verry cherry

Prunus cv.
Plums can be grown throughout the Southeast and are an excellent addition to the backyard grower’s orchard. The three major classifications of Plums are European, Oriental and Native American.

• More detailed information can be found in The Georgia Fruit & Vegetable Book by Walter Reeves and Felder Rushing

• See also Home Garden Plums

European types are mainly used for drying into prunes and are not generally suited for backyard production. The Native American types are of limited commercial value because of their extremely tough skin and poor flavor. The Oriental types are those most commonly found in supermarkets. Hybrids between Native American and Japanese types are recommended. The un-hybridized Japanese types usually die after five or six years due to disease and are not recommended.

Plant Plum trees in the spring as soon as soils are dry enough to work.

Choose a planting site with well-drained soil and full sun (8 to 10 hours will suffice). Be sure to allow enough room to walk around the tree when it matures, sometimes 20 feet wide. Don’t let Plum trees grow into each other or into nearby structures.

Plums are generally available as bare-root, 2-year-old whips. As soon as you receive the trees, plunge the roots in a bucket of water for a couple of hours to re-hydrate them and keep them from drying out. If planting is to be delayed, heel-in the trees until you can plant them. To plant, dig a hole twice as wide as the spread of the roots and deep enough that the plant will be at the same depth it grew in the nursery. Trim off excessively long and damaged roots, then spread the roots out in the bottom of the hole. Supporting the tree with one hand, backfill the hole with soil, firming it with a blunt stick, such as a 2-by-4.

Annual pruning is necessary to train the trees, the required open center form is identical to peaches. As the trees age, they will need heavier and heavier pruning. Always prune Plum trees in the spring, keeping the trees low and well thinned out. Most of the training takes place the first 2 years. Thinning the fruit is also necessary to produce a good crop each year.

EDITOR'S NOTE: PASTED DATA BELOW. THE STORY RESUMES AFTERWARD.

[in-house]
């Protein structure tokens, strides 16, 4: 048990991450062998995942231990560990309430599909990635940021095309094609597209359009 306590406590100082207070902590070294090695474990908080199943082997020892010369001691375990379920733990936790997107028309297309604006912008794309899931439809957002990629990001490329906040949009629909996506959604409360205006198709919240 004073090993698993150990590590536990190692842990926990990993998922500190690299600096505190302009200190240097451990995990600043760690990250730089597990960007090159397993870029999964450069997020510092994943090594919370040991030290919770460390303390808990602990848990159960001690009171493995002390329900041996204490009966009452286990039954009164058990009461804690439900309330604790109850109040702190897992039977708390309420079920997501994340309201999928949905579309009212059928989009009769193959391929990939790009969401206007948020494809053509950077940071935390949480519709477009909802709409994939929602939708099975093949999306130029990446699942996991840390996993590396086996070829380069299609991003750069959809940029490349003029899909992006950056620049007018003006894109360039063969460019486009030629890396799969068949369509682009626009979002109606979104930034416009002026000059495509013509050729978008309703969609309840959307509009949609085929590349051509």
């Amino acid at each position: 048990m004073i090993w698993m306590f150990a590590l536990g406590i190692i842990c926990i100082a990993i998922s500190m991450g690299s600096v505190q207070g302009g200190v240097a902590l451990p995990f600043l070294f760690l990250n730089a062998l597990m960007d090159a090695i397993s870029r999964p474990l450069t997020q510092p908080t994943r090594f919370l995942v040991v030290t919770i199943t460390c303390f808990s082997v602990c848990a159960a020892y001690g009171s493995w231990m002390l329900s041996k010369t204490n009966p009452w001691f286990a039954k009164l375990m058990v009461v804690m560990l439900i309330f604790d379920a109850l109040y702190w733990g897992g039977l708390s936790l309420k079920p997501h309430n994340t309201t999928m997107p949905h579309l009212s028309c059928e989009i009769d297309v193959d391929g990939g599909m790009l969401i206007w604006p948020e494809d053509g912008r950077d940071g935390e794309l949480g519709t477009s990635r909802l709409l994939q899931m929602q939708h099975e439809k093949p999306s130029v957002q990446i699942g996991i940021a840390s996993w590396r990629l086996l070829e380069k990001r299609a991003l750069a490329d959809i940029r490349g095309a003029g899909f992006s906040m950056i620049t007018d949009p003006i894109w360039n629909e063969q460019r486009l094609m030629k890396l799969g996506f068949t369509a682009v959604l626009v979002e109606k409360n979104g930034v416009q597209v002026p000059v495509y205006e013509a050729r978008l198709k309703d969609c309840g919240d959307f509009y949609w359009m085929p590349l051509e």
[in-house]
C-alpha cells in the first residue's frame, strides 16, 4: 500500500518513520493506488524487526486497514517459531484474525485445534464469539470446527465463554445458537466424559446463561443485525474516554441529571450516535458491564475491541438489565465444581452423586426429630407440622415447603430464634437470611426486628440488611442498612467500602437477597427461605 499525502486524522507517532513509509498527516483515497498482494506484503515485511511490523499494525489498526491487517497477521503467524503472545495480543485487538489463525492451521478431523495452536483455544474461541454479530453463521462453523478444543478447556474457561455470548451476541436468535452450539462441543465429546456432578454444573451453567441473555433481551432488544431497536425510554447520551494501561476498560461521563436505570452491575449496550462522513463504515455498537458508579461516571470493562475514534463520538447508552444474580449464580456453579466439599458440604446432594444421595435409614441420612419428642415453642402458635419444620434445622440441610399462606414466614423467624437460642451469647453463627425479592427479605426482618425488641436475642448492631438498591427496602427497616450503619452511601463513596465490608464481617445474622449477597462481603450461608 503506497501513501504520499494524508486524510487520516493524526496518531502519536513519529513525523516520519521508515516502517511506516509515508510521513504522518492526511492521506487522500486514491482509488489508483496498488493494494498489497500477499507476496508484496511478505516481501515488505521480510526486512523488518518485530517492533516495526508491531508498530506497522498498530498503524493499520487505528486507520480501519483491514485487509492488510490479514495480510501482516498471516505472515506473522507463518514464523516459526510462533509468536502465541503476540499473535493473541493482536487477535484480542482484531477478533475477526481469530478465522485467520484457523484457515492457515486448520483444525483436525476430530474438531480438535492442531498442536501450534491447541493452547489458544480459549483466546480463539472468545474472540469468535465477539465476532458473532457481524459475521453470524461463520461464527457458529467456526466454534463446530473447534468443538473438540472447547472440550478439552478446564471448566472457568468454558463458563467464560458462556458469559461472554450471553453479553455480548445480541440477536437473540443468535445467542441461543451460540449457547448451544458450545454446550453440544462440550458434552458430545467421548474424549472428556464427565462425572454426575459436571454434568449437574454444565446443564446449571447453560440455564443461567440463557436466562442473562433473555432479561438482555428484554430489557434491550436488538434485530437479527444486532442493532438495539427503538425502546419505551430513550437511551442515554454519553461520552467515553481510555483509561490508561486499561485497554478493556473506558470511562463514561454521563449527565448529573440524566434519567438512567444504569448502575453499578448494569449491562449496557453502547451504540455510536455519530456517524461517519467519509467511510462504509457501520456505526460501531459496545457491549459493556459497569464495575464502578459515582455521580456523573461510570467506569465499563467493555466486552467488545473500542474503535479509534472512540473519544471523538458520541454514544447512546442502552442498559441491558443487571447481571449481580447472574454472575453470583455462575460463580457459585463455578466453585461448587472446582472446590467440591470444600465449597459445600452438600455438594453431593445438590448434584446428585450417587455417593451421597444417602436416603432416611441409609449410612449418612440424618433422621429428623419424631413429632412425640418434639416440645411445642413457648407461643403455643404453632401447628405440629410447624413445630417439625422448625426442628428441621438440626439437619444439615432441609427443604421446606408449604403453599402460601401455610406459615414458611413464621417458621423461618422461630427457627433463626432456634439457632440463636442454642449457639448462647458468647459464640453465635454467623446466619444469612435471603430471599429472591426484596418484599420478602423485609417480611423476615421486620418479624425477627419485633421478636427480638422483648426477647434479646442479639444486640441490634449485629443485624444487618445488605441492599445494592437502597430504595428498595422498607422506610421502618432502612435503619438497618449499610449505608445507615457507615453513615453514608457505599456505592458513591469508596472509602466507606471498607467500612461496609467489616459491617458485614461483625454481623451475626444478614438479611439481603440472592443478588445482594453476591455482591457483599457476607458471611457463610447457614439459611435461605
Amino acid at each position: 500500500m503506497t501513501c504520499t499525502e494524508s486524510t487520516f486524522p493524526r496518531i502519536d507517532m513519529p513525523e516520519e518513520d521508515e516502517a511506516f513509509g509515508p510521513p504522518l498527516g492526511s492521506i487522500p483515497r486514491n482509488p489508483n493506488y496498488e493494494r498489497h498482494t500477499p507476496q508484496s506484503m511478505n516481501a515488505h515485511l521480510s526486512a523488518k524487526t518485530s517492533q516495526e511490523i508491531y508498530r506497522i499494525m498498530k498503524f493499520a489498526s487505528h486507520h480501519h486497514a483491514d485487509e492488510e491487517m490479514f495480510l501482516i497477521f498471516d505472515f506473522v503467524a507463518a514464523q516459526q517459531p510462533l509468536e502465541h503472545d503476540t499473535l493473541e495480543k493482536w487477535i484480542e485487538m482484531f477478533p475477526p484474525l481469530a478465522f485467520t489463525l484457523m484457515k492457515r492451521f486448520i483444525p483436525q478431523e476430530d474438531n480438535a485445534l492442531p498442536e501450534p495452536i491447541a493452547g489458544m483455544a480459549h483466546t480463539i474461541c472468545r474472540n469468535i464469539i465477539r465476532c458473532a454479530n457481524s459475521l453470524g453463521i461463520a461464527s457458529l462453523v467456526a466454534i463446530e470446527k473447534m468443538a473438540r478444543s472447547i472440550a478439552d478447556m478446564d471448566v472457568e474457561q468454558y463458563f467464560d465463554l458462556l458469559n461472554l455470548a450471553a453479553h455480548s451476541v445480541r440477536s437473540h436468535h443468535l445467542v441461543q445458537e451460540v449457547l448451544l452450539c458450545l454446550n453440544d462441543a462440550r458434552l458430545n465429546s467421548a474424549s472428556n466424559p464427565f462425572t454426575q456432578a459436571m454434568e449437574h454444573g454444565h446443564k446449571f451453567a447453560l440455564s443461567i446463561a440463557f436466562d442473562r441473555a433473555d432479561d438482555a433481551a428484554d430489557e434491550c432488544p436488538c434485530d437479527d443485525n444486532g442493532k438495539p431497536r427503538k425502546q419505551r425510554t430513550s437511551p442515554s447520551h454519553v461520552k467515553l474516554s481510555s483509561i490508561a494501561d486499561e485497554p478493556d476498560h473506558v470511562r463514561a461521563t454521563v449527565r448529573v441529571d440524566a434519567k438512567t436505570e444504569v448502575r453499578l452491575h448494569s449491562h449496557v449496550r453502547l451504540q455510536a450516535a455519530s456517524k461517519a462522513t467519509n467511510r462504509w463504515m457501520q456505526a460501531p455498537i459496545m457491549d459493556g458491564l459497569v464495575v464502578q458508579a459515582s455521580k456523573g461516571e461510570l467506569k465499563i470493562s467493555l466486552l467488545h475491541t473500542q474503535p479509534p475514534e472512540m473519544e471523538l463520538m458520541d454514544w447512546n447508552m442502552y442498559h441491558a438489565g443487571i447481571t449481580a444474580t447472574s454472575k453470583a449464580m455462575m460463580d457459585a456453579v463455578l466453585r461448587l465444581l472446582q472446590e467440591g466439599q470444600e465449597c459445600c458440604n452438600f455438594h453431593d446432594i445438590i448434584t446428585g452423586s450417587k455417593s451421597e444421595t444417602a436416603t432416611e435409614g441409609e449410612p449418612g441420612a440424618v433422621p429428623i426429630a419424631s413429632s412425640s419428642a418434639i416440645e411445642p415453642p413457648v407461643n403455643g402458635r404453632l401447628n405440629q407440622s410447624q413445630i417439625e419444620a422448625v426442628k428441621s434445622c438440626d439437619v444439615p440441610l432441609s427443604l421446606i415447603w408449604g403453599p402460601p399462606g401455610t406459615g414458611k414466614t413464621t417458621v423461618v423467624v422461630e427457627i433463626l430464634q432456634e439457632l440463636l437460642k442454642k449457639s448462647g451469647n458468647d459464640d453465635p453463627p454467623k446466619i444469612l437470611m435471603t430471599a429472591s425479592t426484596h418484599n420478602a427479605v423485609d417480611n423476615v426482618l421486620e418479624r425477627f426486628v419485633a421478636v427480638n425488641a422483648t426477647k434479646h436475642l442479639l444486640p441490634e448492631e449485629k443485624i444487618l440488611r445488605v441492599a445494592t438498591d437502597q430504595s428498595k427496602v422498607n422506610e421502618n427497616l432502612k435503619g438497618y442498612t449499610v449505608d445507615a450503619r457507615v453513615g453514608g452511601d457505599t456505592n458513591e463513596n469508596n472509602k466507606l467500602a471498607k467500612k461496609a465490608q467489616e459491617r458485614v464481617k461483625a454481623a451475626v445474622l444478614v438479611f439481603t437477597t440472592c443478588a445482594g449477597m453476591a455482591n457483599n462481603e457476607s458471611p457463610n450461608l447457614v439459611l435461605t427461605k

Water plums regularly during hot weather as fruit matures. One inch of water per week is sufficient.

Fertilize young trees in April with one cup of 10-10-10 fertilizer scattered over an area three feet in diameter. Repeat with an additional half cup in early June and again in early August.
Beginning the second year, fertilize the trees twice a year; in early March and around the first of August. Use these rules: March application – apply one cup of 10-10-10 fertilizer per year of tree age to a maximum of 10 cups for mature trees. August application – apply one cup of 10-10-10 per year of tree age to a maximum of four cups for mature trees.

Plums can be attacked by insects such as Japanese beetles and aphids. Diseases such as brown rot and black knot can disfigure trees or ruin fruit. Your local Extension office can provide you with a spray schedule for specific pests and diseases.

Fruit – 2020 Homeowner Spray Guide

Harvest Plums when they are fully ripe. Plums do not all ripen at the same time, so it will be necessary to make several pickings. The fruit continues to ripen after the full color appears so the taste test is the most reliable means of determining when they are ready. Plums do not continue to ripen after harvest, so do not pick them too early.


Plant 2 varieties of Plums for cross-pollination. (Be sure to carefully check the nursery tags for the varieties.) A.U. Amber and Methley, exceptions to this rule, are partially self-fruitful from a home garden standpoint. They can be set as single trees with the understanding that production may be light in some years. To pollinate, the trees need to be within 100 to 200 feet of each other. Plums ripen in early to midsummer, usually in June or early July.


A.U. Amber
7a – 8b
Medium size, excellent flavor for season. Red-purple skin with yellow flesh. Partially self-fruitful.

7a – 8b
Medium size, excellent quality. Dark purple skin; deep red flesh. One of the best varieties. Partially self-fruitful.

7a – 8b
Yellow flesh, ripens early July

7a – 8a
Large firm red-fleshed fruit with greenish-red skin; excellent flavor.

A.U. Rubrum
7a – 8b
Red flesh. Fruit medium to large. Maroon skin color.

Ozark Premier
7a – 8a
Red skin, large fruit, disease tolerant, ripens in July

7a – 8a
Fruit medium to large. Reddish-black skin and red flesh. Firm and crisp with good flavor.

A.U. Homeside
7a – 8b
Red skin, amber flesh. Large size. Soft.

A.U. Roadside
7a – 8b
Red flesh. Medium to large fruit size.Very good quality.

A.U. Producer
7a – 8b
Dark red skin with red flesh. Medium fruit. Good quality.

7a – 8a
Medium to large round fruit. Mild to slightly tart flavor. Yellow skin with occasional blush. Firm and keeps well. Good quality.

Black Ruby
7a – 8b
Purple-black with yellow flesh. Medium sized fruit. Upright tree. Good quality.

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